United States District Court, D. South Carolina, Rock Hill Division
PATRICK MICHAEL DUFFY UNITED STATES DISTRICT JUDGE
matter is before the Court on Plaintiff Nancy Payne's
objection to United States Magistrate Judge Paige J.
Gossett's report and recommendation (“R &
R”) (ECF Nos. 16 & 14). The Magistrate Judge
recommends that the Commissioner's decision be affirmed.
For the reasons stated herein, the Court overrules
Payne's objection and adopts the R & R.
Magistrate Judge issued her R & R on February 23, 2018.
Payne filed her objection to the R & R on March 9, and
the Commissioner replied on March 20. Accordingly, this
matter is now ripe for review.
Magistrate Judge makes only a recommendation to this Court.
The R & R has no presumptive weight, and the
responsibility for making a final determination remains with
the Court. Mathews v. Weber, 423 U.S. 261, 270-71 (1976).
Parties may make written objections to the Magistrate
Judge's recommendations and proposed findings within
fourteen days after being served with a copy of the R &
R. 28 U.S.C. § 636(b)(1). This Court must conduct a de
novo review of any portion of the R & R to which a
specific objection is made, and the Court may accept, reject,
or modify the Magistrate Judge's findings and
recommendations in whole or in part. Id.
Additionally, the Court may recommit the matter to the
Magistrate Judge with instructions. Id. A
party's failure to object is taken as the party's
agreement with the Magistrate Judge's conclusions. See
Thomas v. Arn, 474 U.S. 140, 151-52 (1985). Absent a timely,
specific objection-or as to those portions of the R & R
to which no specific objection is made-this Court “must
‘only satisfy itself that there is no clear error on
the face of the record in order to accept the
recommendation.'” Diamond v. Colonial Life &
Accident Ins. Co., 416 F.3d 310, 315 (4th Cir. 2005) (quoting
Fed.R.Civ.P. 72 advisory committee's note).
raises a lone objection to the R & R's analysis,
contending that the Magistrate Judge and the ALJ failed to
properly evaluate her fibromyalgia. All parties agree that
Payne's fibromyalgia does not meet the criteria necessary
to conclude that her fibromyalgia is a medically-determinable
impairment based on the 1990 criteria set forth in Social
Security Ruling 12-2p. However, Payne asserts that the ALJ
failed to consider whether she met the alternative 2010
criteria also set forth in SSR 12-2p. The Court disagrees.
order to satisfy either the 1990 or the 2010 criteria, SSR
12-2p requires in relevant part that medical doctors must
have excluded other disorders that could cause the symptoms
of fibromyalgia. SSR 12-2p, 2012 WL 3104869 (July 25, 2012).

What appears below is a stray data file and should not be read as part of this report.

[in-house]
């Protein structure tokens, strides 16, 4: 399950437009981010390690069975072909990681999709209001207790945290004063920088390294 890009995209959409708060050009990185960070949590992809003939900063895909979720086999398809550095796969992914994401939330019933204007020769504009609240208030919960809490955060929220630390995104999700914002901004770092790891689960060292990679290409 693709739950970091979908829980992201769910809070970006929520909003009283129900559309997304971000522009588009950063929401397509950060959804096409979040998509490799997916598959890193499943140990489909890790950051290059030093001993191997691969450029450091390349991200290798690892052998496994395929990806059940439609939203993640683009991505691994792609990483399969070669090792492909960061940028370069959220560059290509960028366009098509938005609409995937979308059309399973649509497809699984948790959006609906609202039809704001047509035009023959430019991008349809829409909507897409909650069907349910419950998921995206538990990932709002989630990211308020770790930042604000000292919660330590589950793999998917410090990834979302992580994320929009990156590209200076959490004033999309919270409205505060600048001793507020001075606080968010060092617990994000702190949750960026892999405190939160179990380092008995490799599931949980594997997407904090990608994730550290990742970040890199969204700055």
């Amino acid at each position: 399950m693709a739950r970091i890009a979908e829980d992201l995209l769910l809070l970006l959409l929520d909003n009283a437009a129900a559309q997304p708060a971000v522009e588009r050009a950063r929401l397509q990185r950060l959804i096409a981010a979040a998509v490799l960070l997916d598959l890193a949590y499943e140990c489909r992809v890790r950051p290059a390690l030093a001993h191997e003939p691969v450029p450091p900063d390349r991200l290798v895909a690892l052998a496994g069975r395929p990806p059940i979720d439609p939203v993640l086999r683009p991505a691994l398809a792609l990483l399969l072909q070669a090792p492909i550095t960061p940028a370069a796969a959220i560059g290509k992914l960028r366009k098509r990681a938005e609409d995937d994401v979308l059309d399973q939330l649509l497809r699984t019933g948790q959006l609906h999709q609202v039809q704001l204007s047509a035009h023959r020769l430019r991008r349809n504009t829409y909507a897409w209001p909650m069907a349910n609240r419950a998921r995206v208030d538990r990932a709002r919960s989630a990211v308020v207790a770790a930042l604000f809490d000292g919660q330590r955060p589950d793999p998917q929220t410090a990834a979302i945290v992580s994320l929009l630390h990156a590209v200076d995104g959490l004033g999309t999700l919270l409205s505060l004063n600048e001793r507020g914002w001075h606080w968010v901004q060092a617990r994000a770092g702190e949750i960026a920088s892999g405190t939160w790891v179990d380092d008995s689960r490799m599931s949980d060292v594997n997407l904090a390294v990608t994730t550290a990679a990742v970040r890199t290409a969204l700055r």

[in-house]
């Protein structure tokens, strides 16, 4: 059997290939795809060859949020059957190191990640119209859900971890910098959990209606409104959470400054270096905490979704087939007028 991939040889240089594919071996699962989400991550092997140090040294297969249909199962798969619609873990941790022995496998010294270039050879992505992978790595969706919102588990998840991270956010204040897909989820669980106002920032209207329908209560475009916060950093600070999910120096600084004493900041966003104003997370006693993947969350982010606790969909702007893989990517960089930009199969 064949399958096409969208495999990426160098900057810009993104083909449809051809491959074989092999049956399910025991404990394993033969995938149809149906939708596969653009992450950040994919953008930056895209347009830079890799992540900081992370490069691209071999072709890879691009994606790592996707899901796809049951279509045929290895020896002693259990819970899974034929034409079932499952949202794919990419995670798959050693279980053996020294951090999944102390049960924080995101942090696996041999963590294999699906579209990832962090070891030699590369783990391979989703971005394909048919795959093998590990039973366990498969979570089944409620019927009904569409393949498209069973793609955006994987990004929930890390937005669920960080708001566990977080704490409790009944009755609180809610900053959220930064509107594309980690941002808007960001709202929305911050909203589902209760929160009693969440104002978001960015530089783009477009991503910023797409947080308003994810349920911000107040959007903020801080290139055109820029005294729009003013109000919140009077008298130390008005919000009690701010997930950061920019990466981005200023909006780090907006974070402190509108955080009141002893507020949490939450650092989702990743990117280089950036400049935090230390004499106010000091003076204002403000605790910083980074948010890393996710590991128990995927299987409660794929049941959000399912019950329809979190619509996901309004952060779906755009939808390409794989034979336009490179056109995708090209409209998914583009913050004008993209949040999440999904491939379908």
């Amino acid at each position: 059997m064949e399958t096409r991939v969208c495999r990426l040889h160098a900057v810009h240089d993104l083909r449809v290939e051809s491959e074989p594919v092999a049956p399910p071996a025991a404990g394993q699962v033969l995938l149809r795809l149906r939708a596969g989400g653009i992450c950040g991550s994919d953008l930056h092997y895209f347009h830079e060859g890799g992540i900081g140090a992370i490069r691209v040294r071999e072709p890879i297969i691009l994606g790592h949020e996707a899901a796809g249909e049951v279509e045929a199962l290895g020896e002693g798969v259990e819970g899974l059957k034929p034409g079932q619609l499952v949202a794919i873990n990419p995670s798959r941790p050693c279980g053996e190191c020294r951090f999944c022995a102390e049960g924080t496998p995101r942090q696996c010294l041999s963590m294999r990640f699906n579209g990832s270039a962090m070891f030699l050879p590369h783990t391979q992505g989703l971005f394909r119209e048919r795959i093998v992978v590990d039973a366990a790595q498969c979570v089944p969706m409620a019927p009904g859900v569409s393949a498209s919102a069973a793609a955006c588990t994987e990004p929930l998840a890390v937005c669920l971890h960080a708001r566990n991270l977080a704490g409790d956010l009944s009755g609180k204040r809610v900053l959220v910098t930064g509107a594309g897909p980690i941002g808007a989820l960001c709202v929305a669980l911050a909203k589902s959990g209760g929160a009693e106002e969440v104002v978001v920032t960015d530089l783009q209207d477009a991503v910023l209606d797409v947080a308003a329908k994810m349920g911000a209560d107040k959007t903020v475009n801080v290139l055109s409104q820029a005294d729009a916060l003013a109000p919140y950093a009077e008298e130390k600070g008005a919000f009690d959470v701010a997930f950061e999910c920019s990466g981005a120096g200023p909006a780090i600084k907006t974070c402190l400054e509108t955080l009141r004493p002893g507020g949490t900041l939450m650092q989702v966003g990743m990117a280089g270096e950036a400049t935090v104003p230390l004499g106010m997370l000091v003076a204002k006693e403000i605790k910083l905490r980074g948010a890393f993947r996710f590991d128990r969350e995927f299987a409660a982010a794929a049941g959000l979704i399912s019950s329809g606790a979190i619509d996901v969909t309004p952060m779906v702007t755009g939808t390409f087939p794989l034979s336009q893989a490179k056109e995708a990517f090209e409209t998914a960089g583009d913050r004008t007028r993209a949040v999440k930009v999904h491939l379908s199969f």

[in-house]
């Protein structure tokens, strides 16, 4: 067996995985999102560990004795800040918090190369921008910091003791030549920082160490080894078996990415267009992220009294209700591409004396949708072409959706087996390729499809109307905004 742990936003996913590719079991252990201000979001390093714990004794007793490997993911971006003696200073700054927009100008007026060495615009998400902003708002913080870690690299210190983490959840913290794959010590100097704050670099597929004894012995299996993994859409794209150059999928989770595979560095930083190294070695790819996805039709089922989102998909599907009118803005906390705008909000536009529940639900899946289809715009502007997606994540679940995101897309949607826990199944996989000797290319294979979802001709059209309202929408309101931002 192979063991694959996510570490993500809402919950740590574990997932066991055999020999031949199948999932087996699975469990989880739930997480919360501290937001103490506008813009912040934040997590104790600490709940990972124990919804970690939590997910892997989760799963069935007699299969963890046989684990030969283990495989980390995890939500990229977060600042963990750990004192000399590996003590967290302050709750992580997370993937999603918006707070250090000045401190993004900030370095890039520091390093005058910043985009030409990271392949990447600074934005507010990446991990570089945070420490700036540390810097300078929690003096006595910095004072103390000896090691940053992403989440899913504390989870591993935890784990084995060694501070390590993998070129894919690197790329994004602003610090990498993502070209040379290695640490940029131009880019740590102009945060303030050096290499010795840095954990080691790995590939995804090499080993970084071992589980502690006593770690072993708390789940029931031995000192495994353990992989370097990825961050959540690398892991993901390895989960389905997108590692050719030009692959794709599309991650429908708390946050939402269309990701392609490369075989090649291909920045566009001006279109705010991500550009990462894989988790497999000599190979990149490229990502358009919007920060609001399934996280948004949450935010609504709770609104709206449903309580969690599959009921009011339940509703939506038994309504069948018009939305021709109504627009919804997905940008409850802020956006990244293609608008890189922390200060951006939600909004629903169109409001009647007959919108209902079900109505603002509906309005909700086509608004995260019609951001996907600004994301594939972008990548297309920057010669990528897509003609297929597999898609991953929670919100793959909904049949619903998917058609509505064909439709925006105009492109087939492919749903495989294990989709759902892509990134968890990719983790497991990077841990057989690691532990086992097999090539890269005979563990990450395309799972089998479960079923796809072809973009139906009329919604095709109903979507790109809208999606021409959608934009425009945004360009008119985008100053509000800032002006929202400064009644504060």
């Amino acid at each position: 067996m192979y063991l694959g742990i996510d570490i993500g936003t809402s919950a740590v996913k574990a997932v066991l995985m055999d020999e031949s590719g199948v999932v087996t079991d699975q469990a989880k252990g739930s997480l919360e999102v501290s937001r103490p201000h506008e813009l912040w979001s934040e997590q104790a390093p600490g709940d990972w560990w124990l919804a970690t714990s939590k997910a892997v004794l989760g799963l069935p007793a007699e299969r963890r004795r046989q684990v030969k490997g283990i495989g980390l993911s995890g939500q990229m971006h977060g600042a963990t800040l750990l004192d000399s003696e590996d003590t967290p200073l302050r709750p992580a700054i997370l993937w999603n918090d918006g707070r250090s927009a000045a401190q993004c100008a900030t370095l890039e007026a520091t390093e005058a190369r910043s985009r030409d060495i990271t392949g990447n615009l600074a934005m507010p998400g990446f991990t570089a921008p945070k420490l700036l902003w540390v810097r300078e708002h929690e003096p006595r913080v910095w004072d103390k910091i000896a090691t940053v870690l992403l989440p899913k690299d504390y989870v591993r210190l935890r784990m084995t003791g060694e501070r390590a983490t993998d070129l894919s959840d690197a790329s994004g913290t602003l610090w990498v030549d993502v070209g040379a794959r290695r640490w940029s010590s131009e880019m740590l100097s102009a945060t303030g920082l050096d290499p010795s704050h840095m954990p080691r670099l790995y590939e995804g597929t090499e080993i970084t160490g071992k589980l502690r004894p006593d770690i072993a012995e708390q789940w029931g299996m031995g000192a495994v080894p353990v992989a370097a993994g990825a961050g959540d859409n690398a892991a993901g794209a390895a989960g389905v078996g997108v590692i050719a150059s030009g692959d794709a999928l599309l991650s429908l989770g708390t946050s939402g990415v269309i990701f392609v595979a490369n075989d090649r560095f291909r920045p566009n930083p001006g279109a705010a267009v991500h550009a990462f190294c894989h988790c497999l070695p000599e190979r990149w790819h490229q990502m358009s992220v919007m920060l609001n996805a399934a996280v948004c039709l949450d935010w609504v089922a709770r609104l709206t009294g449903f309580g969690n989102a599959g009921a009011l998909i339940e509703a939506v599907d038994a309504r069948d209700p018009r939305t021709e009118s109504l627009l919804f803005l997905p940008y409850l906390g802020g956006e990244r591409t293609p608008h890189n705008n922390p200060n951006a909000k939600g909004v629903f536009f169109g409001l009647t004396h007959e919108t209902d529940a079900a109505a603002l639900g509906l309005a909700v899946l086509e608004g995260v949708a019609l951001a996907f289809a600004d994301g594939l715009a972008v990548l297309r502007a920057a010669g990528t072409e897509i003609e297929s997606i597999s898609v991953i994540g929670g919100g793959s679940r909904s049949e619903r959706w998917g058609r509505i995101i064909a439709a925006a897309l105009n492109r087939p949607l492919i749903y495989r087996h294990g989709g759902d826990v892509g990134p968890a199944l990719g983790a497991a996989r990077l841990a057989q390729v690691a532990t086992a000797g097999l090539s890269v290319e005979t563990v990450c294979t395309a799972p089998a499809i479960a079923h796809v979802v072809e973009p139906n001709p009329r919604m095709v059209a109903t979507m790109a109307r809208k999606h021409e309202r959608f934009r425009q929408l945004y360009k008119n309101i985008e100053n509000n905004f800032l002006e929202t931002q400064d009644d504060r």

The Magistrate Judge notes in her R & R that the ALJ
specifically concluded that there was “no evidence that
medical doctors have excluded other impairments as required
in SSR 12-2p.” (Social Security Admin. R., ECF No. 9,
at 23.) The Court agrees with the Magistrate Judge that the
ALJ's statement refers to both sets of criteria set forth
in SSR 12-2p. The Court further agrees with the Magistrate
Judge that Payne's failure to specifically reference any
evidence in the record is fatal to her general assertion that
her treatment records demonstrate that other impairments were
excluded. Payne bears the burden of proving her disability,
and her general assertion, without any specific citation to
the record, is insufficient for the Court to find that the
ALJ's decision was not supported by substantial evidence.
further evidence that other impairments were excluded, Payne
points to the ALJ's statements that “the record
does not support the severity of the symptoms, as alleged,
” and that “[t]hese objective and diagnostic test
findings are not consistent with the alleged incapacitating
impairments and indicate the claimant's impairments may
not be as severe or debilitating as alleged.”
(Id. at 28.) Payne argues that those statement are
evidence that the ALJ effectively excluded other impairments
as causing Payne's fibromyalgia symptoms because the ALJ
concluded that objective evidence did not support those other
impairments. Here, the Court again agrees with the Magistrate
Judge that this argument is speculative, and that the
ALJ's statements relate to the degree or severity of
Payne's seizure and COPD impairments. Those findings
alone do not create a reasonable inference that medical
doctors excluded other impairments that could have caused
Payne's fibromyalgia symptoms. More critically, that
speculative argument is insufficient to undermine the
ALJ's explicit conclusion that “there is no
evidence that medical doctors have excluded other impairments
as required in SSR 12-2p.” (Id. at 23.)
Payne's reliance on Pearson v. Commissioner of Social
Security, No. 1:16-cv-2726-PMD-SVH, 2017 WL 1378197, at *17
(D.S.C. Mar. 29, 2017), the Court agrees with the Magistrate
Judge that it is plainly distinguishable from this case. In
Pearson, the ALJ did not consider whether the claimant's
fibromyalgia equaled a fibromyalgia listing. 2017 WL 1378197,
at *17. Here, the ALJ explicitly did conclude that
Payne's fibromyalgia did not meet the listing at step
three. Moreover, the ALJ clearly explained her conclusion
that Payne did not have symptoms associated with
the Court agrees with the Government that to the extent Payne
now wishes to raise the argument that the ALJ should have
contacted Plaintiff s medical providers, that issue is waived
as it was first raised in Payne's objections and was not
presented to the Magistrate Judge. See Samples v. Ballard,
860 F.3d 266, 275 (4th Cir. 2017).
reasons stated herein, it is ORDERED that Payne's
objection is OVERRULED, that the R & R is ADOPTED, and